welcome to bbc news, broadcasting to viewers in north america and around the globe. my name is nkem ifejika. our top stories: underfire: president trump's plan to impose tariffs on imports of steel and aluminium is condemned by trading partners — including canada. the integrated nature of our supply chains means that there will be significant disruption. in canada, obviously, but also in the united states. war crimes are being committed on syrian civilians in eastern ghouta, says the un. it calls for those responsible to be prosecuted. snow blizzards bring chaos across europe. at least 60 people have died in sub—zero temperatures. and britain's prime minister sets out her hopes for brexit. eu officials say her speech lacked details. hello and welcome to the programme.
the international monetary fund has joined international condemnation of president trump's plan to impose tariffs on imports of steel and aluminium. it says such a move will not only hurt other countries, but also those of the united states. stock markets have fallen since the announcement. our washington correspondent chris buckler reports. steel is essential to america's economy, but inside the us for many yea rs economy, but inside the us for many years it has been an industry in decline. donald trump blames cheap imports. however, his solution of new tariffs has sparked fears of a trade war. and led to increasingly heated language from many of america's trading partners, including china, canada, and mexico. the unacceptable nature of these proposals will hurt them as much as us. proposals will hurt them as much as us. and we are confident that we will continue to be up to defend
canadian industry. the president announced his plan for 35% tariffs for steel and 10% for aluminium, but it came surprise to many, including some inside the white house. details of the policy is to we worked out. many who rely on imported metal, including some of the president's oh supporters, are worried about the impact on the us economy, particularly with the growing threat of international retaliation. european leaders made a point of singling out the most american of products. translation: we will impose tariffs on harley—davidson mark urban, and levi's blue jeans. this on harley—davidson mark urban, and levi's bluejeans. this is highly reg retta ble. levi's bluejeans. this is highly regrettable. we would like to have a reasonable relationship with the united states of america, but we cannot simply bury our head in the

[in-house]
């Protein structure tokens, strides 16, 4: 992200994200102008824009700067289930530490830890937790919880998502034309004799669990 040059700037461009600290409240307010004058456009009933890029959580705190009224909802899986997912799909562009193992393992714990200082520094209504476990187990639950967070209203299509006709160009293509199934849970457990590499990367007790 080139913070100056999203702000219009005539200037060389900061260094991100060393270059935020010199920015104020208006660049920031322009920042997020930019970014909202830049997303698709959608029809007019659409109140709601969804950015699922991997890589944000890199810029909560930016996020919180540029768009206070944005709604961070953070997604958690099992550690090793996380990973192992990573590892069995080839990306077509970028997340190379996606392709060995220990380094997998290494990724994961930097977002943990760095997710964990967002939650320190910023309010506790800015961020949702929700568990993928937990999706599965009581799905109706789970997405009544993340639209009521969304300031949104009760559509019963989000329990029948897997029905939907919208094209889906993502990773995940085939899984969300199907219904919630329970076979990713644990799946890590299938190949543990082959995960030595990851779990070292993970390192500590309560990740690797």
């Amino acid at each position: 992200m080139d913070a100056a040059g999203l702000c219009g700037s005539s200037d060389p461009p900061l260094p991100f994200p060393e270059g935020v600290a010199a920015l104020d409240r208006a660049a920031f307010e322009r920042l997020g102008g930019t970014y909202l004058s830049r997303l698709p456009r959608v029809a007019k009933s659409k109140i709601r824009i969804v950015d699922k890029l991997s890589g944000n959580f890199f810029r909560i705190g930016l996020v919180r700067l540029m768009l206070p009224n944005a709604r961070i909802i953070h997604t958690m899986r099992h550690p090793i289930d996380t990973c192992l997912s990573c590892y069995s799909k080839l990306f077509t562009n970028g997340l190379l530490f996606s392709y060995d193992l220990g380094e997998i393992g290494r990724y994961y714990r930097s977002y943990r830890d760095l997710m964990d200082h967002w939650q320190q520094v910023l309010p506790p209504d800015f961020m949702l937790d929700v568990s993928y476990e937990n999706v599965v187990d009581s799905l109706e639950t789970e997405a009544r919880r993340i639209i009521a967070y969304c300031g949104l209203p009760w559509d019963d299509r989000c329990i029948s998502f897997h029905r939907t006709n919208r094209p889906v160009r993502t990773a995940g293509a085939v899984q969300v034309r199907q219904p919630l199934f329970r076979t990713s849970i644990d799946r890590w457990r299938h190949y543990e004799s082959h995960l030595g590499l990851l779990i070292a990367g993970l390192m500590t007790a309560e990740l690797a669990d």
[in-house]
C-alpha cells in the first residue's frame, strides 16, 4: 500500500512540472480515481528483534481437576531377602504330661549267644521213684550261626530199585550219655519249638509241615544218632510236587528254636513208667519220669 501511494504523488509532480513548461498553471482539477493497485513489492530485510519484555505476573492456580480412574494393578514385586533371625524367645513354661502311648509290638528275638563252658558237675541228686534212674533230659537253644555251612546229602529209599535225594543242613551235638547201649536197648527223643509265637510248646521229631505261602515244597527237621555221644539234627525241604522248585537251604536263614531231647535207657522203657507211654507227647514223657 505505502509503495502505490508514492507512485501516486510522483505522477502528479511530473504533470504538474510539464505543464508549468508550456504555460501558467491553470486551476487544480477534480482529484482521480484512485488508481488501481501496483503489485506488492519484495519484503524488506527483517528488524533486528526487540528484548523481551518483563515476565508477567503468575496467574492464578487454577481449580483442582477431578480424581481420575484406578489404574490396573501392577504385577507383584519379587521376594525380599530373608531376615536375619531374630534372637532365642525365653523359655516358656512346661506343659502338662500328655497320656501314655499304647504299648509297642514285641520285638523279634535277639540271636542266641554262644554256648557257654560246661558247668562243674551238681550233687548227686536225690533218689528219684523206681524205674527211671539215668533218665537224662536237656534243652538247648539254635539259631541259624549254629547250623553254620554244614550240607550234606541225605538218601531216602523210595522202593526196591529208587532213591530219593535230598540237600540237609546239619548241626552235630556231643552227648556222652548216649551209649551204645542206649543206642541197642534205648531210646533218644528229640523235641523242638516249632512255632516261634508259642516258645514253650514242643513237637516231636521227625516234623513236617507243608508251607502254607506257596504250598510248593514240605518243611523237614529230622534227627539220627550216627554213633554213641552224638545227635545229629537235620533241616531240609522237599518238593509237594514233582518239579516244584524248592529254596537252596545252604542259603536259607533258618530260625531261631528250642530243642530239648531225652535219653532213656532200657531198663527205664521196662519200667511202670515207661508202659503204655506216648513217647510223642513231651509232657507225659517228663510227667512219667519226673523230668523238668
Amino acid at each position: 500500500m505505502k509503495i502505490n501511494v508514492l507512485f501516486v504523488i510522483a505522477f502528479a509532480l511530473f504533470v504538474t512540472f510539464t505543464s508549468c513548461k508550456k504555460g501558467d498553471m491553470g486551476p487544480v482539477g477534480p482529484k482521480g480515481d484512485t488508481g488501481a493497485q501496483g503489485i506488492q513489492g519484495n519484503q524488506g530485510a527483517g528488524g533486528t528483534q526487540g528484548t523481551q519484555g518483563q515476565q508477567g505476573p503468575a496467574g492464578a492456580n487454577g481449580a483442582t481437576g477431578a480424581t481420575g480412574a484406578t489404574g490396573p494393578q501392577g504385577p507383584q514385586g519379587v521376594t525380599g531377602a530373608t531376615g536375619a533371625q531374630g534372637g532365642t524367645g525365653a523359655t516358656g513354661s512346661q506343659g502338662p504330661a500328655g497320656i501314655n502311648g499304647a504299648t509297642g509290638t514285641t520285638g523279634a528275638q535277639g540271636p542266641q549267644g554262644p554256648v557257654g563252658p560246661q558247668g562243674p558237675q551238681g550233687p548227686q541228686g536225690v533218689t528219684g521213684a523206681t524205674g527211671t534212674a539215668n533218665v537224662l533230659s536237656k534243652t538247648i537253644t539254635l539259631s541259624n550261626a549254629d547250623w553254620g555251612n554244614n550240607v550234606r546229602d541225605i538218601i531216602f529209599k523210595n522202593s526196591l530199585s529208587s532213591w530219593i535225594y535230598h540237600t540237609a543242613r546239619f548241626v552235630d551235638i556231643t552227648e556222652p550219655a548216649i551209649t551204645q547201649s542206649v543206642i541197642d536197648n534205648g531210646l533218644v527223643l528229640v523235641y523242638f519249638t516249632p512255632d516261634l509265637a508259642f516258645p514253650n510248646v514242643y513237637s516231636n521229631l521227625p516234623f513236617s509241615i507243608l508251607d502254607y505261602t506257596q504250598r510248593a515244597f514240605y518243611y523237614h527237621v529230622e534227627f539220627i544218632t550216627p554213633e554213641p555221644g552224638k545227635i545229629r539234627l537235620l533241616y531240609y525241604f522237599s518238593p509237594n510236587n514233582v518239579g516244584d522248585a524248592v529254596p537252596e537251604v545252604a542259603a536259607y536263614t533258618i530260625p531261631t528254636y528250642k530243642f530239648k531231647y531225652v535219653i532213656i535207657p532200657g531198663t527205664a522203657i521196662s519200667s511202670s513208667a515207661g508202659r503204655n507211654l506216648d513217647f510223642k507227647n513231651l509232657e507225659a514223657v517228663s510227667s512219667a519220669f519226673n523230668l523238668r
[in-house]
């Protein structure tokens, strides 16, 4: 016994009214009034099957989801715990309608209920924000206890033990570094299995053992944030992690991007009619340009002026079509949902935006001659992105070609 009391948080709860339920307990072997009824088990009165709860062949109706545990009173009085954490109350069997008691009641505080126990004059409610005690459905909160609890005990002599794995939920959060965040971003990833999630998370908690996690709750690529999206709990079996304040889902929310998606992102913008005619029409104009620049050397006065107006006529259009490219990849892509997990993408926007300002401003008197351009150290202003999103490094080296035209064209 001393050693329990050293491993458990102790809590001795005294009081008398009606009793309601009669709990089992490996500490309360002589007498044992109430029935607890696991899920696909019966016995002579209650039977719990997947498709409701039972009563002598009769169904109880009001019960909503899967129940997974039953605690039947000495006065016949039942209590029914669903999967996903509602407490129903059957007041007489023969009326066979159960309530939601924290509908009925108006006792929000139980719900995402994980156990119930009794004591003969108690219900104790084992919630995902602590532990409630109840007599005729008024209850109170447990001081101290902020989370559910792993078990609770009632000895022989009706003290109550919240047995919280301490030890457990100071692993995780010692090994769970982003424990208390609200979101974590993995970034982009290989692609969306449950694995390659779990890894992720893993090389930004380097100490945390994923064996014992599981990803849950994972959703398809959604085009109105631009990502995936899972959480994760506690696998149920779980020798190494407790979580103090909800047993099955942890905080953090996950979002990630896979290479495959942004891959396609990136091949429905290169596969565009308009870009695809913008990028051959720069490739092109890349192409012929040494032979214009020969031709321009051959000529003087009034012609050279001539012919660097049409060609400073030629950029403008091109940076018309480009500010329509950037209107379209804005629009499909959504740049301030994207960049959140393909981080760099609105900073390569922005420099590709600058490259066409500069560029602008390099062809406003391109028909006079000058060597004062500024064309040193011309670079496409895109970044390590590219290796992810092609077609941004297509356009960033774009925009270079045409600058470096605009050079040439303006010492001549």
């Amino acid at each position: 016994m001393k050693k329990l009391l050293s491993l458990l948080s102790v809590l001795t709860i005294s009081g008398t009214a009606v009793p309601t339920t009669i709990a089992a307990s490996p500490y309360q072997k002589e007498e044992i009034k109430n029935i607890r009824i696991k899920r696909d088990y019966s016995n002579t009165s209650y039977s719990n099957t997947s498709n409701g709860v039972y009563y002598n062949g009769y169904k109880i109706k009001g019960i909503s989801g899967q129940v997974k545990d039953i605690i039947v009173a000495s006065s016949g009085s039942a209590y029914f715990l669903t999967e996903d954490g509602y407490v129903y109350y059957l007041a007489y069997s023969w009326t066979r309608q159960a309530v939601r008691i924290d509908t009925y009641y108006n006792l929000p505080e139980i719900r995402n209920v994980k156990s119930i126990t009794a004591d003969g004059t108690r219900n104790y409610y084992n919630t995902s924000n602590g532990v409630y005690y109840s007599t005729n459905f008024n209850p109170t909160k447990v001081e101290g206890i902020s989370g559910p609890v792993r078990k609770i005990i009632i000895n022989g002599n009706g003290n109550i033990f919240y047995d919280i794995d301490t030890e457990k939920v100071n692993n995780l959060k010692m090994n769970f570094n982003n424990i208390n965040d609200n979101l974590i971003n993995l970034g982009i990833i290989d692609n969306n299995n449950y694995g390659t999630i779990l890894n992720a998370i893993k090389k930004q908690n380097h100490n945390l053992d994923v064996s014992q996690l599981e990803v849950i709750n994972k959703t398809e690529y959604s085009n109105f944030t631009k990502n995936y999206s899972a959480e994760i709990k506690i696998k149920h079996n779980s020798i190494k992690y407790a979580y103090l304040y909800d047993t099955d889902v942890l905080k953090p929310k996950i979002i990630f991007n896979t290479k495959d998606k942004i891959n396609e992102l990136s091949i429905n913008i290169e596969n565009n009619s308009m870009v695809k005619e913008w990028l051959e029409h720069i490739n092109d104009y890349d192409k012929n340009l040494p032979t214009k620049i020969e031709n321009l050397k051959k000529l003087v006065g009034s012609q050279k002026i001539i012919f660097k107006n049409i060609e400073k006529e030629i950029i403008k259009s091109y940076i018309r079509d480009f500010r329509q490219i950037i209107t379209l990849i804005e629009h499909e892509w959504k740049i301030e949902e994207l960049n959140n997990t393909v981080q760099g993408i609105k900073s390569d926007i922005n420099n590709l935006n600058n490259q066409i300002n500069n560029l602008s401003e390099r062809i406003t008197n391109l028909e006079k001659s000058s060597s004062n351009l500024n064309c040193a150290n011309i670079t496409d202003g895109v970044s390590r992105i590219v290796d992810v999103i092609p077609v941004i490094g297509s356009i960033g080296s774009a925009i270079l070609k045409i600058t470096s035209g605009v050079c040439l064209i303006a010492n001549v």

sand. —— harley—davidson, bourbon. instead, communities in the fall in industrial heartland of the us. it was here that donald trump and should support with his america first message. however, it is the modern supply of steel that worries many businesses here as well is abroad. they are concerned. their costs will rise will tariffs. and they could prove to be the hard truth of this protectionist policy. chris buckler, bbc news, washington. david mortlock was an adviser to president obama in international economics and trade and is now a partner at willkie farr & gallagher. hejoins me from partner at willkie farr & gallagher. he joins me from washington. partner at willkie farr & gallagher. hejoins me from washington. what is so hejoins me from washington. what is so bad about these tariffs is back they are essentially going to
increase the cost of steel and aluminium coming into the united states. they could be good politics in the short term, but really the burden will fall on the american consumer and worker. we are going to see, first of all, the cost of goods rise. you will be paying a lot more for your beer, your soda, for american cars. we will also see jobs disappear. factories are going to be now cheaper to run out of mexico and overseas, and that is before you even get to the retailer to measures being discussed by the eu, canada, china, and other countries. david, oi’ china, and other countries. david, or you could be accused of scaremongering, talking about job losses going to mexico, which is exactly what the president is trying not to do. for example, he is trained to protect steel manufacturers. these pledges that he made during his campaign. and he is fulfilling those pledges. —— these
are pledges. that is the irony of the announcement. it might sound good to begin with, but the reality is that even with the hard and as we have seen today, based solely on the restrictions on imports that will come from the president's tariffs, but also from the retired through measures. we just heard you on but also from the retired through measures. wejust heard you on blue jeans, motorcycles, and bourbon. that is 180,000 jobs right there. the us steel industry is only 140,000 jobs in total. and that is with all the other richo to measures from china. we could be talking many, from china. we could be talking any from china. we could be talking many, many more jobs, from china. we could be talking many, many morejobs, potentially millions in the balance. donald trump has talked about unfair trade deals, and that was one of the things that he talked about during his campaign. and one of the things that he has tried to fix. i suppose that he has tried to fix. i suppose that this is part of that deal, part of that plan. surely you can understand why the president wants